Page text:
My high school French teacher was Miss Leah Silverman. She may have changed the course of my life. I’ll never know that for sure, but I suspect she did.
I always loved the French language from the moment I set foot in my first class in 7th grade. It came easy to me and I enjoyed it. I wanted to share what I learned so I made my brother and cousin take classes with me at night so I could teach them what I learned. I took it for three years in middle school and then continued on in high school.
Miss Silverman walked into my first French class in high school. She was very plain looking. Pale skin, red hair always in a bun, and she wore little, short black boots on her feet. Her dresses were all identical except for the material. I suspect she made them all herself from a McCall’s pattern. All boxed dresses, a pocket on each side, collar, and three button on top. She always walked into the room promptly, with an arm full of books and got right down to business. I think she looked older than she really was because of her appearance. She was the epitome of the word old maid.
Miss Silverman took teaching very seriously. There were no jokes or digressions to stories of her life or trips to France. We stuck to the book and learned our grammar, vocabulary and culture. Somehow she took the joy out of learning French for me. She made me uneasy though she never really did anything to me.
As in any language class, participation is very important. It’s the only time you really get to practice speaking the language. I hated to speak French because my accent was terrible. When she called on me, I was nervous and uneasy, which didn’t help my accent at all. One day, after struggling to read something out loud, she asked to see me after class. I dreaded this like you would not believe. After class I reluctantly approached her desk. She told me that my pronunciation needed work and that I should pick out a sentence a day to read to her after each class. I was dying inside. There was no way this exercise was going to end because my accent was terrible. Then I remembered that my young English teacher knew French and offered to help any of us if we needed it. I decided to go to her, have her read me the sentence, and then try my best to imitate her when I got to French class. That worked. However, it also killed my confidence and ability in continuing with French and maybe teaching it one day.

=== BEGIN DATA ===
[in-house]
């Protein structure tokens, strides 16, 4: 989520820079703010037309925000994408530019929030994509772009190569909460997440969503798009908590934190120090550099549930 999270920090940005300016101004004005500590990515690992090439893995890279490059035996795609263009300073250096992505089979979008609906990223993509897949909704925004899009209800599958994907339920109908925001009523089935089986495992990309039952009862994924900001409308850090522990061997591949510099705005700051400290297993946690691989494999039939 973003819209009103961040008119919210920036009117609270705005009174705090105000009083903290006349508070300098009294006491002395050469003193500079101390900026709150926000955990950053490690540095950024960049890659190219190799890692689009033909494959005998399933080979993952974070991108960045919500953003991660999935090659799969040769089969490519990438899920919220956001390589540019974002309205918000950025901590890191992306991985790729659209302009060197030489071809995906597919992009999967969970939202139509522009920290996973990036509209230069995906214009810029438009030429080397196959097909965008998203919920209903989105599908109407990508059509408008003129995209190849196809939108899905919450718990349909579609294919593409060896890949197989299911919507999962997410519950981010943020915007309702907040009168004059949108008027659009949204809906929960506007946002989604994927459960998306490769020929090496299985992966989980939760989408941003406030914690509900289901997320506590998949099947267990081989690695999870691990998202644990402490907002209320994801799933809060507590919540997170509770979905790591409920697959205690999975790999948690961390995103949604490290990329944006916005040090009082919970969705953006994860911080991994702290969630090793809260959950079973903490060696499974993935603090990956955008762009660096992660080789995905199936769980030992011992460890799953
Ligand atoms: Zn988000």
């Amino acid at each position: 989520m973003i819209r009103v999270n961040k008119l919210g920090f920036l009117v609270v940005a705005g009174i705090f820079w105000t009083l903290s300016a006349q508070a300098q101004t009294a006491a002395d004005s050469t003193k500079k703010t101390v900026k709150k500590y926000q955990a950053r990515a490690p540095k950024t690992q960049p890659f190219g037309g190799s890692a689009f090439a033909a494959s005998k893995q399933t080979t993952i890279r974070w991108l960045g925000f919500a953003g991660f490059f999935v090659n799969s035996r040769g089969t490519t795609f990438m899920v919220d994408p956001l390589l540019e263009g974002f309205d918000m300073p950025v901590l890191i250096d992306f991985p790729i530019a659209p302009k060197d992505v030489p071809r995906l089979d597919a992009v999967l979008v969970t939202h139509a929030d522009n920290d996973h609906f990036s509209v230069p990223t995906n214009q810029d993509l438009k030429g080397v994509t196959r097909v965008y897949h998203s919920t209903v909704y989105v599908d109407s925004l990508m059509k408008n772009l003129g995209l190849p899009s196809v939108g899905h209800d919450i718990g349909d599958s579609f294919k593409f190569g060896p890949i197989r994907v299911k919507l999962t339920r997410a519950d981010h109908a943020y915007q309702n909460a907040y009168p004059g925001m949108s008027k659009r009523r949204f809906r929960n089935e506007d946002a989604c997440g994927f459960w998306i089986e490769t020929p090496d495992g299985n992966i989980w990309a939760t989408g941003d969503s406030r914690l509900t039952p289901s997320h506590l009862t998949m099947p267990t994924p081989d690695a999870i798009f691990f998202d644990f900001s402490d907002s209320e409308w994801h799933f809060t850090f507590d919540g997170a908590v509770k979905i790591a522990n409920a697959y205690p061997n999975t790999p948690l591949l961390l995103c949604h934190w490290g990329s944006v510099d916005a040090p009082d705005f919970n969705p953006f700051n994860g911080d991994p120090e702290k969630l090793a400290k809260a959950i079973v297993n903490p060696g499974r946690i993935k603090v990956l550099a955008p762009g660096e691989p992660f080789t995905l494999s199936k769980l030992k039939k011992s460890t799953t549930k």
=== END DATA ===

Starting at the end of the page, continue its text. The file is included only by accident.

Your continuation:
When I got to college, I had the option of continuing with French or taking a new language. I chose to take Italian. I was afraid that I was not good enough to pursue French and felt maybe the other students would be ahead of me. Ironically, my brother went on to major in French when he got to college.
It’s now 40 years later and I still remember the first sentence I picked out to read:
Hier, toujours cheminant en revant, je suis arrivee sur la queue de la Seine. (trans. Yesterday while walking and dreaming, I arrived at the mouth of the Seine.) I will say it out loud every now and then and tell the story of Miss Silverman when I do. And I will wonder, if I had had another French teacher, if I would have continued my studies in French and became a teacher.
I guess I will never know the answer. But maybe I do…
A bit more irony. In 2001, 30 years after leaving Miss Silverman’s class and forgetting all my French, I went to a local college to take French classes. I got all A’s and the professors suggested I take graduate classes and get my Master’s degree and teach. I got all A’s in the graduate classes too and write two papers, in French that were over 25 pages each. I love French literature and being in class. So I think the answer to my question is yes I could have easily majored in French and become a teacher if Miss Silverman had bolstered my confidence instead of shooting it down.